Many historians commonly associate the term “Viking” to the Scandinavian term vikingr, a word for “pirate.” However, the term is meant to reference oversea expeditions, and was used as a verb by the Scandinavian people for when the men traditionally took time out of their summers to go “a Viking.”
2009’s Outlander (nothing to do with the popular time-travelling TV series) is, like the later Lockout (2012), also a n enjoyable sci-fi mash-up, with decent casts, reasonable FX, a few laughs and plenty of thrills and twists.
Outlander‘s plot revolves around Kainan, an extraterrestrial male humanoid who crash lands his spaceship in Vendel-era Norway circa AD 709 (before the Viking Age began in 793AD), bringing an unwelcome stowaway, the monstrous Moorwen.
The picture updates the Boewulf myth, cleverly working in the sci-fi angle. The film comes perilously close to being risible at times, but it is never dull. A strong cast is led by a real-life religious zealot Jim Caviezel as Kainan, along with John Hurt, Jack Huston, Sophia Myles and Ron Perlman all providing able support.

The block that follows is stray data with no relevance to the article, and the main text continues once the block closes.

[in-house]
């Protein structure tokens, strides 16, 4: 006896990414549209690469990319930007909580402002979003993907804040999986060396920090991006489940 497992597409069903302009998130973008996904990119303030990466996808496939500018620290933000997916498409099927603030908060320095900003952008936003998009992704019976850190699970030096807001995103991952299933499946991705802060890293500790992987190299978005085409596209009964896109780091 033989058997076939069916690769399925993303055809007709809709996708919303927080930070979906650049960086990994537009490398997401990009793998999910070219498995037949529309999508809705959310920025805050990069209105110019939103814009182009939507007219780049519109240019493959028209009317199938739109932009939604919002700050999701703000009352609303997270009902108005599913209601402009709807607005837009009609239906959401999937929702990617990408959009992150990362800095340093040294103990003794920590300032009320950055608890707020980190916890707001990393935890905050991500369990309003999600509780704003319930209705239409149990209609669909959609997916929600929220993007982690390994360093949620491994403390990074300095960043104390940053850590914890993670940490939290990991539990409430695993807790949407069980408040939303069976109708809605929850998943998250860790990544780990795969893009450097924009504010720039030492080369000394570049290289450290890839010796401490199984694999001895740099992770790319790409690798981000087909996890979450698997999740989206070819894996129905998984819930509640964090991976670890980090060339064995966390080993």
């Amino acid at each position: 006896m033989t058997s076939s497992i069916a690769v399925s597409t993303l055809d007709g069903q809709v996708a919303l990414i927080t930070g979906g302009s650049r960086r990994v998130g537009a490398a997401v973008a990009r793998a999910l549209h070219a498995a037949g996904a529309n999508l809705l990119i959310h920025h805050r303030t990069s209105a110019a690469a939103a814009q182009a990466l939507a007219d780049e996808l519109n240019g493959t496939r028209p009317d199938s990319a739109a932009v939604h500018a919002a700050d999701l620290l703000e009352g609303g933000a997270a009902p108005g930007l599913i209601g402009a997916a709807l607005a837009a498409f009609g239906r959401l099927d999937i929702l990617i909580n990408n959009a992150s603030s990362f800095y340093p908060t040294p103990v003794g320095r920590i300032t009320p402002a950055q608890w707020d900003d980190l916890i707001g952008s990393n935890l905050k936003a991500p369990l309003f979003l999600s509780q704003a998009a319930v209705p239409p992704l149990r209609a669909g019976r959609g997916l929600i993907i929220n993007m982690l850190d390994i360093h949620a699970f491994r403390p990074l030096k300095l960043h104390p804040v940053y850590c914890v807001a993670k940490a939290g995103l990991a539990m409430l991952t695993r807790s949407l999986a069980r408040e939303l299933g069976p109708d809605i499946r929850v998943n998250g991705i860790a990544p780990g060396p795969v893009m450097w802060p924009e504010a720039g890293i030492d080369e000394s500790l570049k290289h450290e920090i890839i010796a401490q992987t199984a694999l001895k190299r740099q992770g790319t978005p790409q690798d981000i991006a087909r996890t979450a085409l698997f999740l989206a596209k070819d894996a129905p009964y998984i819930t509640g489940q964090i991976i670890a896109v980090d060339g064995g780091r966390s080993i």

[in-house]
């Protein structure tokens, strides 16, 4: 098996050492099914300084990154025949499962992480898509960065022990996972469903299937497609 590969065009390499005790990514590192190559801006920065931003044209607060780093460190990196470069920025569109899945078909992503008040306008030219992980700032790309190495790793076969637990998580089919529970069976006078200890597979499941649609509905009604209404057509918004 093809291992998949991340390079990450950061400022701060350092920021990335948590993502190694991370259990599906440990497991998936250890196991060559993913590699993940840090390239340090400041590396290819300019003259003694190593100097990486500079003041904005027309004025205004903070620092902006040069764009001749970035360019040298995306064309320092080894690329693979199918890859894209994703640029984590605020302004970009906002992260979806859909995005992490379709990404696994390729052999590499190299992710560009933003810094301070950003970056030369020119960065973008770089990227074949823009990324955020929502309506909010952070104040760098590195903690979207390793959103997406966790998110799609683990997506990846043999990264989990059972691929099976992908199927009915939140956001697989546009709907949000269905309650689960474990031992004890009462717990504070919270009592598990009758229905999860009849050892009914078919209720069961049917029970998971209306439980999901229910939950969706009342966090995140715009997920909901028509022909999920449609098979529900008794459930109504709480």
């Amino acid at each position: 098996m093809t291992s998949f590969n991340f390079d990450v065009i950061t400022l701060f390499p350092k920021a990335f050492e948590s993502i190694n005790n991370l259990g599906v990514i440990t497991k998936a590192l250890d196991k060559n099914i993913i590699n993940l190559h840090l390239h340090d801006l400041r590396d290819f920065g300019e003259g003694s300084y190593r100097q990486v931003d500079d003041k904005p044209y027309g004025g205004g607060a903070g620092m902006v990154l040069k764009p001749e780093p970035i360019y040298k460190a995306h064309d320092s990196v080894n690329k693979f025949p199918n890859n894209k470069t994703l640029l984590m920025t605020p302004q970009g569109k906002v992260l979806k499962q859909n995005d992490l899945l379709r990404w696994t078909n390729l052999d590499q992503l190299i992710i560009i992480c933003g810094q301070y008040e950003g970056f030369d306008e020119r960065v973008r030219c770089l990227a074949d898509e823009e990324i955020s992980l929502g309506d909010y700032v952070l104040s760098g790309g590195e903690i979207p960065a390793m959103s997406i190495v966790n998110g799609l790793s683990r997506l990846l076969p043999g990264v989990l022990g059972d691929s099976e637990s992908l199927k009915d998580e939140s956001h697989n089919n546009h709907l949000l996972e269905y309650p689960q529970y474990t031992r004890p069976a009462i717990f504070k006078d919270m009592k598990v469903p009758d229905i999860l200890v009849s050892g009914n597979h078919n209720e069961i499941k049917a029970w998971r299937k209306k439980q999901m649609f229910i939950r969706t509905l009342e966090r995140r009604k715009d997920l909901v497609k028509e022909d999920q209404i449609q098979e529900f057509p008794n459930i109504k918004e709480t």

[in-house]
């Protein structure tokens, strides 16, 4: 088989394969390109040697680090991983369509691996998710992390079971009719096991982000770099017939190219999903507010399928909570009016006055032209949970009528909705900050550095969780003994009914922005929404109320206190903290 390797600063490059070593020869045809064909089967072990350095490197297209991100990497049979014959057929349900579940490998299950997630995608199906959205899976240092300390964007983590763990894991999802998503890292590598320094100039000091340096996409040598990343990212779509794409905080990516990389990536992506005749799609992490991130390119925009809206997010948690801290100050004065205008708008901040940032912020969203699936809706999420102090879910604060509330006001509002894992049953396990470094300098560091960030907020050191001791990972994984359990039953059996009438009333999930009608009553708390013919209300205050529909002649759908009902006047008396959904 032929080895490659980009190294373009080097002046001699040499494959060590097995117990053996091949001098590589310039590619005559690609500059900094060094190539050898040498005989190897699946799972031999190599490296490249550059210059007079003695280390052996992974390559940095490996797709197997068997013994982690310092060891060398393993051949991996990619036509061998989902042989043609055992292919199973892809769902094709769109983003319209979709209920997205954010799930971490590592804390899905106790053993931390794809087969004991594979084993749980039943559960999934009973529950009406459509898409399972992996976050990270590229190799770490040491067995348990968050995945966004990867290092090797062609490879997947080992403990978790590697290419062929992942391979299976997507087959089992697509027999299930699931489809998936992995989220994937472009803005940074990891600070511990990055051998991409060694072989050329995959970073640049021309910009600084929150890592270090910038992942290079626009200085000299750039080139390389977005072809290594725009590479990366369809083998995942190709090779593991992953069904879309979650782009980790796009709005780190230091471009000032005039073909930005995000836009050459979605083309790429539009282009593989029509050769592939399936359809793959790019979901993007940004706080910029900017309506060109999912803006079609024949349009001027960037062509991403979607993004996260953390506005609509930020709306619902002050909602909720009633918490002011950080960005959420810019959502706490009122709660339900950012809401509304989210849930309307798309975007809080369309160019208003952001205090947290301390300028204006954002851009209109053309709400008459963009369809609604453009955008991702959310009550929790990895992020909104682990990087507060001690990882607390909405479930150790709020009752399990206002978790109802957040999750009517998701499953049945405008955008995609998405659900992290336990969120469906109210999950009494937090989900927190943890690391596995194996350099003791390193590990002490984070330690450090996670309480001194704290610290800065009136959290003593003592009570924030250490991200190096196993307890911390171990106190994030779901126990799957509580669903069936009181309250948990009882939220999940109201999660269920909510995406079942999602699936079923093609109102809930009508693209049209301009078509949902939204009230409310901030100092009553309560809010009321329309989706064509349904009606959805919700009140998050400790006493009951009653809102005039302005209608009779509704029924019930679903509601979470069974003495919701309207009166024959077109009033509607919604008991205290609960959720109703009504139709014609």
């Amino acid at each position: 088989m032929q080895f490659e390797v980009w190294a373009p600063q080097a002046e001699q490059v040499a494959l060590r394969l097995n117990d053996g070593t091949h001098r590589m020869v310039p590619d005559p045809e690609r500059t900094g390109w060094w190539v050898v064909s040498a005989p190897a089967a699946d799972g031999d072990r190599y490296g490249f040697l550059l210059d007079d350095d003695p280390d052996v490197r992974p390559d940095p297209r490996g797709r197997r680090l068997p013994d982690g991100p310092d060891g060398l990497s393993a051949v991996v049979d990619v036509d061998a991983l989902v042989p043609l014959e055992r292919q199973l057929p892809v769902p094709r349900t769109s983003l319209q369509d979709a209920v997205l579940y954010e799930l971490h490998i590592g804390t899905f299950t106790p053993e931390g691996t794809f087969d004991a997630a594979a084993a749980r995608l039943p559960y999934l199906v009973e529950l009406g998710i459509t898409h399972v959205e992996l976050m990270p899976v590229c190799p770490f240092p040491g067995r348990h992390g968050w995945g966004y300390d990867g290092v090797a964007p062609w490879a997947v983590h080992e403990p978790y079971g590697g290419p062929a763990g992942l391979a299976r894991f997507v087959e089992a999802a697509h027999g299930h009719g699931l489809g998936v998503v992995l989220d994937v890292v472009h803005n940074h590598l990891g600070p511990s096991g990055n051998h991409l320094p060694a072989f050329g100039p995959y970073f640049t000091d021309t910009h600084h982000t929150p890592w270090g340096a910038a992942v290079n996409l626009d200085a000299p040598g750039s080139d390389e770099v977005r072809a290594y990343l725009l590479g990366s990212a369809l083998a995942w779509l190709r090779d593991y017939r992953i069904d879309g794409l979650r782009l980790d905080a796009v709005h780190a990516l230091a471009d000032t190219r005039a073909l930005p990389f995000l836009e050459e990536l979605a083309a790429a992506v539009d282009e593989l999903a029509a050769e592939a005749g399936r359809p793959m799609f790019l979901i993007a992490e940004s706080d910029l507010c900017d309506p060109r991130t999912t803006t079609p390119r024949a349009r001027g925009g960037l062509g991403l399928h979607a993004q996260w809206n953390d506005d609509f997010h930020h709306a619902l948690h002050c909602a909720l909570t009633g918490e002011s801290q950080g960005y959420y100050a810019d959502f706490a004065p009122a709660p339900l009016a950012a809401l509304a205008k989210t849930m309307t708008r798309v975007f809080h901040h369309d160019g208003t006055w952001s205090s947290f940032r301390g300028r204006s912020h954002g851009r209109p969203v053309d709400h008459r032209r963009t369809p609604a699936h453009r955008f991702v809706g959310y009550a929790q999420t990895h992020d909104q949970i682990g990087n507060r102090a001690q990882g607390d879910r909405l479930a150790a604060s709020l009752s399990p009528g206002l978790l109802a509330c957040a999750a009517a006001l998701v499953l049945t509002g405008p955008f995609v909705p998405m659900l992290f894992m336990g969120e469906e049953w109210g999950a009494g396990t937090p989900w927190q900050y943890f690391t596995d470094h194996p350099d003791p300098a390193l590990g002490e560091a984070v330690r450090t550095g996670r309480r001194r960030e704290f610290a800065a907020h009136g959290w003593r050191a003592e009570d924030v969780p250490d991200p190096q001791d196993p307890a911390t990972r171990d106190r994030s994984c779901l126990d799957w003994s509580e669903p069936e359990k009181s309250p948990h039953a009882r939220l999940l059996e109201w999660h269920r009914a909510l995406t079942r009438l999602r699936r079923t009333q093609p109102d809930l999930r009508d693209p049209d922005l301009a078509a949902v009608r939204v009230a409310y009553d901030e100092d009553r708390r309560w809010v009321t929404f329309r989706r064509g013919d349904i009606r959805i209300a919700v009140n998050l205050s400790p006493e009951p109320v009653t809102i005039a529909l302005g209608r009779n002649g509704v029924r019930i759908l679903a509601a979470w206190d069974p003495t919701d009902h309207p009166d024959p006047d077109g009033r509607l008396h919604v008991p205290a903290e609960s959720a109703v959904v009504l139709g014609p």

In one scene, an early Christian missionary attempts to remonstrate with the creature:
First time cinema release director Howard McCain helms professionally, and co-written with Dirk Brickman, although according to IMDB, McCain has done little of note since, but, as Outlander only made $7m on a $47m budget, perhaps that’s not too surprising.
McCain was apparently developing ZMDs: Zombies of Mass Destruction with Brickman as a movie, but new of the project has been scarce these last ten years.
Freya (Sophia Myles): All of the women are talking about you. They say you’re from a place far beyond the ice. I heard one say – from the home of the gods.
Kainan (Jim Caiezel): What do you think?
Freya: I think – she was a little drunk.